A new genome-wide polygenic score has been used to determine the risk of chronic kidney disease (CKD) in patients with scores in the top 2%.
A study published in natural medicine found that genetic testing through a genome-wide polygenic score (GPS) can detect people with an increased risk of chronic kidney disease (CKD) and also determined that the APOL1 genotype was an increased risk factor for CKD in people of African descent.
There were 19 candidate scores generated using the 1000-genome linkage disequilibrium benchmark and genome-wide association studies (GWAS) summary statistics for eGFR. The study used the UK Biobank, eMERGE, the University of Alabama and BioMe databases to collect data for this study. There were 6,573 patients of European ancestry and 170,635 controls for the GPS population. There were 967 patients of African descent and 6191 controls to determine the derivation of the effects of APOL1.
There were significant differences in mean polygenic risk across all populations, with a trend towards higher risk in people of African descent compared to other populations. The change was more pronounced when including APOL1 genotype at risk. The polygenic risk score for CKD was higher in people of African descent than in other populations, regardless of APOL1 as these data suggest.
The study also found that the mean difference in risk allele frequencies between African and European populations was greater than an expected mean of 0, indicating a higher frequency of risk alleles in African genomes. The GPS had highly reproducible performances (odds ratio [OR], 1.46; 95% CI, 1.43-1.48).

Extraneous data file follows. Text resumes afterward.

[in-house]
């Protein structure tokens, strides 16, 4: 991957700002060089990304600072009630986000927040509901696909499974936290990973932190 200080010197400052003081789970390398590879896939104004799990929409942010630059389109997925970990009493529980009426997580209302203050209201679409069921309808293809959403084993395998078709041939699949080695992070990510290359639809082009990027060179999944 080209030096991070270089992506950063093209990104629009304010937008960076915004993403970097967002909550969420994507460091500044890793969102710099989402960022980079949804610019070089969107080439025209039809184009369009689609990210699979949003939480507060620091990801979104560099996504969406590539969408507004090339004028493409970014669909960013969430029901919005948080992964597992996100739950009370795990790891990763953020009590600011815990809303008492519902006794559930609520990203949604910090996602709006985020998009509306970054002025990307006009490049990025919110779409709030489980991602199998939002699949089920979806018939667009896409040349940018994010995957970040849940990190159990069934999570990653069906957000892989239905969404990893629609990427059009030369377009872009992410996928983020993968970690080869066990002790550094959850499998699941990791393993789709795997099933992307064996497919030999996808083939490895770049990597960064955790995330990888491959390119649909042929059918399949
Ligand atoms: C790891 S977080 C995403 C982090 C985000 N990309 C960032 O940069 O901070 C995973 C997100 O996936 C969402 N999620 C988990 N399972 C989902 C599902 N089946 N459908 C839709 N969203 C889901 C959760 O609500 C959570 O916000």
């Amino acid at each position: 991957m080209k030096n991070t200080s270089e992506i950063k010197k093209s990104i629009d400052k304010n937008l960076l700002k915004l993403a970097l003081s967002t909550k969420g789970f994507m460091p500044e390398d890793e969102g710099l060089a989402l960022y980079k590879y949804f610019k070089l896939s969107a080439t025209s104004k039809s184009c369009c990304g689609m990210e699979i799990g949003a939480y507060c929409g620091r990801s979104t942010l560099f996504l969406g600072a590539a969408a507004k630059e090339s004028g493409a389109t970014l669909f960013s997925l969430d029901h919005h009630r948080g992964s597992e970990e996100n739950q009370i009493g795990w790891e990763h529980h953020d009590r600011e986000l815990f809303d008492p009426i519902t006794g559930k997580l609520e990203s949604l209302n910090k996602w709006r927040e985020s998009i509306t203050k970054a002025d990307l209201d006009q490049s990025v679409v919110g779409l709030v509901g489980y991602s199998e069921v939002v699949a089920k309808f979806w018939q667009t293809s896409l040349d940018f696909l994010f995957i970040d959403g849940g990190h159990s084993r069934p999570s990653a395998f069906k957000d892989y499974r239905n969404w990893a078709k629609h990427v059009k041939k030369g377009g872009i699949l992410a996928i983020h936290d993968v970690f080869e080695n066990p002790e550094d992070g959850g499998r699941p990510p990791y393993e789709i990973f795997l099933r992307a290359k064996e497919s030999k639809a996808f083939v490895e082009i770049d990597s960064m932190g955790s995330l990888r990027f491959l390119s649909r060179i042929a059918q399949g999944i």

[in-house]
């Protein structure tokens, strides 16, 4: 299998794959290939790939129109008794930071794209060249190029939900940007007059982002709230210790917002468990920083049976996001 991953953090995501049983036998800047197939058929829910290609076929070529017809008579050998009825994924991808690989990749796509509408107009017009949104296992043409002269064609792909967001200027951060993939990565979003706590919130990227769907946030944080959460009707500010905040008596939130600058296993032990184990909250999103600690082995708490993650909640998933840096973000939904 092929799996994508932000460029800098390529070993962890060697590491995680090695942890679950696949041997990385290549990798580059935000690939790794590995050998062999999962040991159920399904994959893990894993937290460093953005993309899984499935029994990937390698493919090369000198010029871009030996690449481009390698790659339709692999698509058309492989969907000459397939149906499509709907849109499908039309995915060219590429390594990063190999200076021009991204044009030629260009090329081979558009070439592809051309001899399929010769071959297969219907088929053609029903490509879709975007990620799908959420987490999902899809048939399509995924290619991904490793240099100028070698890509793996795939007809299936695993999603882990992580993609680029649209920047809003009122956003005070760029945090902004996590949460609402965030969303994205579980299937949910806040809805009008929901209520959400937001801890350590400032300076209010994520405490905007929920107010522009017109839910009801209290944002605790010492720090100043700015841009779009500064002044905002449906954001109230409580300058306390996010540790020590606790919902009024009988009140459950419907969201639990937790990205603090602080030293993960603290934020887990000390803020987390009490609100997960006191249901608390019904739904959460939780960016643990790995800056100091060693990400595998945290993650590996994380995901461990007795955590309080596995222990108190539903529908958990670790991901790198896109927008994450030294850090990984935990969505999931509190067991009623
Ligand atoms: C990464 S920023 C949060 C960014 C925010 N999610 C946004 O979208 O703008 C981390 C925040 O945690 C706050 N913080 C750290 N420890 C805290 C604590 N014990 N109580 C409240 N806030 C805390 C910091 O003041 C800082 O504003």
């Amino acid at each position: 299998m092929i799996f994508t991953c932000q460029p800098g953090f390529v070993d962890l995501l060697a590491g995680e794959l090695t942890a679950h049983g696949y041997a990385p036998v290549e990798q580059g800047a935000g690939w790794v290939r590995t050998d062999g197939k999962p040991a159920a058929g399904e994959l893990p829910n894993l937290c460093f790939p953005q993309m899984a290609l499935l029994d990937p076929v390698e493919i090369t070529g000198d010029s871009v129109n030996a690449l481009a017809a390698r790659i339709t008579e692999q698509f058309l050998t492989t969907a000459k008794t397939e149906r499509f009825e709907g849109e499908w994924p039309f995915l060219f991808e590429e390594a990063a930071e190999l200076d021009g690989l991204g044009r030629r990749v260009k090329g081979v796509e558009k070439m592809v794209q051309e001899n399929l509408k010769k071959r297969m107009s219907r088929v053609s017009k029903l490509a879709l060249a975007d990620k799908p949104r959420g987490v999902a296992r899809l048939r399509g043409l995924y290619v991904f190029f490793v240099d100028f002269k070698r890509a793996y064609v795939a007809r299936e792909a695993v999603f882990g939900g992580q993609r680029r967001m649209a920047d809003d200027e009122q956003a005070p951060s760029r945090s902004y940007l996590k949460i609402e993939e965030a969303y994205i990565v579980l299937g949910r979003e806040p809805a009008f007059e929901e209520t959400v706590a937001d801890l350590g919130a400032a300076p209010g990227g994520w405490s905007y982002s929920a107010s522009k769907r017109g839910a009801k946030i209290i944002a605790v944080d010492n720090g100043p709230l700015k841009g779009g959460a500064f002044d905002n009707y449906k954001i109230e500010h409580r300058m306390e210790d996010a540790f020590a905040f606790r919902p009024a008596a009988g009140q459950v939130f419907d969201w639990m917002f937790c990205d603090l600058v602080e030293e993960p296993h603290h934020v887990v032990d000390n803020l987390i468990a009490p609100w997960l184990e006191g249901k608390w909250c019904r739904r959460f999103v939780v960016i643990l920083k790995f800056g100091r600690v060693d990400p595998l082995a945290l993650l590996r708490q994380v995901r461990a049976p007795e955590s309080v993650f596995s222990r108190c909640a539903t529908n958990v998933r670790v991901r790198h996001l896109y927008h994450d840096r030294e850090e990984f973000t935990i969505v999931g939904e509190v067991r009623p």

GPS was also tested in 6 cohorts of African descent, where GPS had a pooled OR of 1.32 (95% CI, 1.26-1.38) in the pooled meta-analysis. The risk of CRF for individuals in the top 2% of the GPS score was 80% higher in the model without APOL1 and 170% higher in the model with APOL1 compared to the remaining 98% of individuals.
GPS was used for 2 Latinx cohorts, which found a combined OR of 1.42 (95% CI, 1.29-1.57) in the combined meta-analysis. The inclusion of APOL1 genotypes improved risk prediction in Latinx cohorts. In 4 Asian cohorts, GPS had a pooled OR of 1.68 (95% CI, 1.45-2.06) although APOL1 genotypes were absent from these cohorts.
The top 2% of the risk score distribution was associated with a 166% to 393% higher risk of CKD than other individuals in Europe (OR, 3.60; 95% CI, 3.11-4 .17), in Africa (OR, 2.66; 95% CI, 2.01-3.51), Latinx (OR, 4.93; 95% CI, 2.46-9.89) and Asians ( OR, 3.81; 95% CI, 1.91-7.59).
There were some limitations to this study. There was a lack of large-scale GWA for renal function in non-European populations and existing cohorts were small. Performance comparisons between ancestral groups may have been biased by differences in genotyping platforms used by various biobanks. Ancestry definitions varied across the cohorts used in this study, with 2 using genetic approaches and the remainder using self-report. This prevented the study from assessing risk within African American populations by country of origin.
The study score models the polygenic effects of GWAS rather than CKD. There were also differences in the mean and variance of the GPS ancestry distributions. Finally, the CKD-EPI 2009 was used in this study for lack of an alternative at the time of the analyses.
The researchers concluded that their new GPS for IRC demonstrated that the polygenic component and APOL1 at-risk genotypes had effects on CKD risk. People with the highest risk score distribution had an increased risk of getting CKD roughly equivalent to a positive family history.
Khan A, Turchin MC, Patki A, et al. Genome-wide polygenic score to predict chronic kidney disease across ancestry. NatMed. Published online June 16, 2022. doi:10.1038/s41591-022-01869-1